おはよう JAPAN

おはよう JAPAN

If you’re reading this, you’re probably planning your trip to Japan.

(or you’re my friend that just reads everything I write because YOUS A REAL ONE. LOVE YOU FAM)

Before you plan anything, I highly suggest you invest in a JR Pass, get your hotel concierge to book the restaurants that are hard to get into, and buy tickets for events/shows. These things are time sensitive and will make your stay so much better and easier to plan once those are into play. 

My blogs, if you read them in the past, are broken down into categories and this one will be no different with the exception of the first section which is the time-sensitive section:

  2. FOOD
  3. TOKYO
    1. IG Locations
    2. Activities
    3. Hotel
    1. Food
    2. Rides
    2. HAKONE
    3. MT. FUJI VIEW


JR Pass

The JR Pass is a 7 day pass that lets you travel throughout Japan on a flat rate vs having to pay for each individual ticket every time you go to the station. It will not only save you time, but save you money if you are traveling (to yo hos) to other parts of Japan other than Tokyo. I highly recommend getting this at least a few weeks in advance, otherwise you have to pay a late fee which doubles the amount.

Restaurant Reservations

If you want to try any place in Japan that is hard to get into, I highly recommend getting the hotel concierge to book them for you. Just send them a list at least 3 months in advance from your flight with a list ordered by most fave to least and what dates you are available for reservations. The better the hotel, the better chances you have of getting into the top restaurants (rule of thumb). 

Here is a list of restaurants Oliver and I submitted to Park Hotel:

  • Sushi Saito
  • Sushi Sujita
  • Sushi Kimura
  • Sawada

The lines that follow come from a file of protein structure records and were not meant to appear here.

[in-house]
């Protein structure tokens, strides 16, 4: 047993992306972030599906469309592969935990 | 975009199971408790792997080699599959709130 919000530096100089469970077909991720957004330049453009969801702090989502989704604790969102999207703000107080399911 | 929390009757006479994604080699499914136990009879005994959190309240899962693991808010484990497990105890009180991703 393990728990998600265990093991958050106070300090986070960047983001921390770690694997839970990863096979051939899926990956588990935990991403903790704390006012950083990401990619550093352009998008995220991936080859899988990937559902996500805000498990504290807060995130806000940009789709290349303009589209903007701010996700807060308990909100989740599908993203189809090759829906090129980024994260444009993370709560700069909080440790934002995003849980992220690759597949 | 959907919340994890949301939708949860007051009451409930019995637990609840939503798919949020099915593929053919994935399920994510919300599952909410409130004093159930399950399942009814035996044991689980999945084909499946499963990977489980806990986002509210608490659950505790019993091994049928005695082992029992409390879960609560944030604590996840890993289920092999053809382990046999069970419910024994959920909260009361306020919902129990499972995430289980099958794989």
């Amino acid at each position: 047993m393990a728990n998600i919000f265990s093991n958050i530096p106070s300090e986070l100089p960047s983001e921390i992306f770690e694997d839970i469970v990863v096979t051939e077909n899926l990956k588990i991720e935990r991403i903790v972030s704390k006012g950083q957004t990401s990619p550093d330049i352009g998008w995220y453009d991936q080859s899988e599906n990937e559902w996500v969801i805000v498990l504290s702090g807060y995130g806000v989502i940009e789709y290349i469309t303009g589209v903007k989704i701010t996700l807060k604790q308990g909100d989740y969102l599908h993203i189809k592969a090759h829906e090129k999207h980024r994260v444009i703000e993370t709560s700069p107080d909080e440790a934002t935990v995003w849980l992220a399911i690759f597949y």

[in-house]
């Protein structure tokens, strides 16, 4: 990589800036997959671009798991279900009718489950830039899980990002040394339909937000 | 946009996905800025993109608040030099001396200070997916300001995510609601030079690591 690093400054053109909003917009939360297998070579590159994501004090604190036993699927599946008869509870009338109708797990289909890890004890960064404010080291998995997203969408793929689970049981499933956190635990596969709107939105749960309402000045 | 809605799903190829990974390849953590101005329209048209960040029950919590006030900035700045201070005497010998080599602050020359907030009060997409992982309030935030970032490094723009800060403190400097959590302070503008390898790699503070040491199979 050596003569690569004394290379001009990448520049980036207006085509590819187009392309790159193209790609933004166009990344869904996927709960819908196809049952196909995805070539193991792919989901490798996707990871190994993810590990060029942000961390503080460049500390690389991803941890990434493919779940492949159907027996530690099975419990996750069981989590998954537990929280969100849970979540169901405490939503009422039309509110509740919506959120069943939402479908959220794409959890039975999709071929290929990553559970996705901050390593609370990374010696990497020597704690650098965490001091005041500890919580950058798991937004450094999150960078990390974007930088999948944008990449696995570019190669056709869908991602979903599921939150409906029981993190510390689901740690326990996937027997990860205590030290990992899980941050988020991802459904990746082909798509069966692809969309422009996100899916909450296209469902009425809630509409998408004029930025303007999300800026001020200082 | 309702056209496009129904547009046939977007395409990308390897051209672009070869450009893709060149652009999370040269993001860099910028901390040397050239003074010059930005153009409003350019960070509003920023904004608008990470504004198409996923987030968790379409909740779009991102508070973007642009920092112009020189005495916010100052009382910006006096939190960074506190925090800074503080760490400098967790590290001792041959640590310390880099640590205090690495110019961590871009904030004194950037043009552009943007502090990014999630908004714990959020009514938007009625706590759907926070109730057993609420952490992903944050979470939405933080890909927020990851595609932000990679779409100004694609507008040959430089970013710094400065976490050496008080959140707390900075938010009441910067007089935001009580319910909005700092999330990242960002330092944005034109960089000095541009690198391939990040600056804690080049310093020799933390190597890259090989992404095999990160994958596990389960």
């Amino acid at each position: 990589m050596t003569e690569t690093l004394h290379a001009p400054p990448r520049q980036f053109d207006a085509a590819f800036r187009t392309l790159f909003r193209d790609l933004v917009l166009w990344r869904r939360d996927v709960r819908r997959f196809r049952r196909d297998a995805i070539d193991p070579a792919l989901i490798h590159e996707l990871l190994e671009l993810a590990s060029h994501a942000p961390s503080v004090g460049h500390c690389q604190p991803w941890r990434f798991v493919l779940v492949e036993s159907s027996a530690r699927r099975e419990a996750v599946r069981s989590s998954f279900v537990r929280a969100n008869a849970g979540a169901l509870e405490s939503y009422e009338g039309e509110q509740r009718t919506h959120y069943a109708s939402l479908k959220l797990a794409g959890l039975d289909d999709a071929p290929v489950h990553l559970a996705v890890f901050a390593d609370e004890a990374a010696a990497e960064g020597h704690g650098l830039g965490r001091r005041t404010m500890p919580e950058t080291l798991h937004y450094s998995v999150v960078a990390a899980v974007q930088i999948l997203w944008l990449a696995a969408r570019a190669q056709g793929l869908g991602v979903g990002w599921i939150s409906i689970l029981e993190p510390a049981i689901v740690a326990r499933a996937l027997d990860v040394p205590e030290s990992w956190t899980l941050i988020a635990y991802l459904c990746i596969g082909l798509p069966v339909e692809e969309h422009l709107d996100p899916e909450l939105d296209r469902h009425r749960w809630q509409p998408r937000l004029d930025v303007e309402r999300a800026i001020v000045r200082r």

• RyuGin
  • Sushi Tokami
  • Takazawa
  • Sukiyabashi Jiro

Out of the list, the hotel was able to book us for Sawada and Ryugin (which I will go into detail in the Tokyo section).

Activities in Advance

The tickets we bought in advance were Studio Ghibli Museum, Robot Cabaret Restaurant, and Tokyo DisneySea. I highly recommend all of the above if you have the time for it, especially Studio Ghibli if you are a huge Miyazaki fan such as I. IT WILL TAKE YOUR SPIRIT(ed) AWAY…*cricket cricket*

Also bring enough cash to last you the whole time. Most places don’t accept card. $1000 a week should suffice. Anything fine dining or luxury shopping wise will accept card.



Sato Yosuke (Ginza)

Quoting their website, their udon has “a smoothness that your throat can feel” and I bet you have never felt that QURL (omg I’m so sorry, I don’t know why I’m like this). In all seriousness, these are the best noodles you will have in your life. Their inaniwa udon is a thin udon noodle with a delicious bounciness that compliments their savory broth incredibly well. I highly recommend the hot + cold udon set so you can try both options as well as the tempura. The batter is so light and crispy, you’d never see tempura the same way again. 


Tsukiji Fish Market// Daiwa Sushi

I can see the appeal of waiting in the cold for 4 hours for sushi from Sushi Dai, but I honestly would rather be asleep and wait half an hour for Daiwa instead. If you get here 1hr to 30 min before they open, you don’t have to wait that long to eat inside. The sushi is just as amazing and you get served immediately upon seating. You might not get the one-by-one service, but it’s efficient, it gets me fed faster, and I’m full and happy. Ain’t nothing to complain. 10/10 would recommend. Also made some friends waiting in line who made us take sakura sake shots the whole time, so time was definitely relative.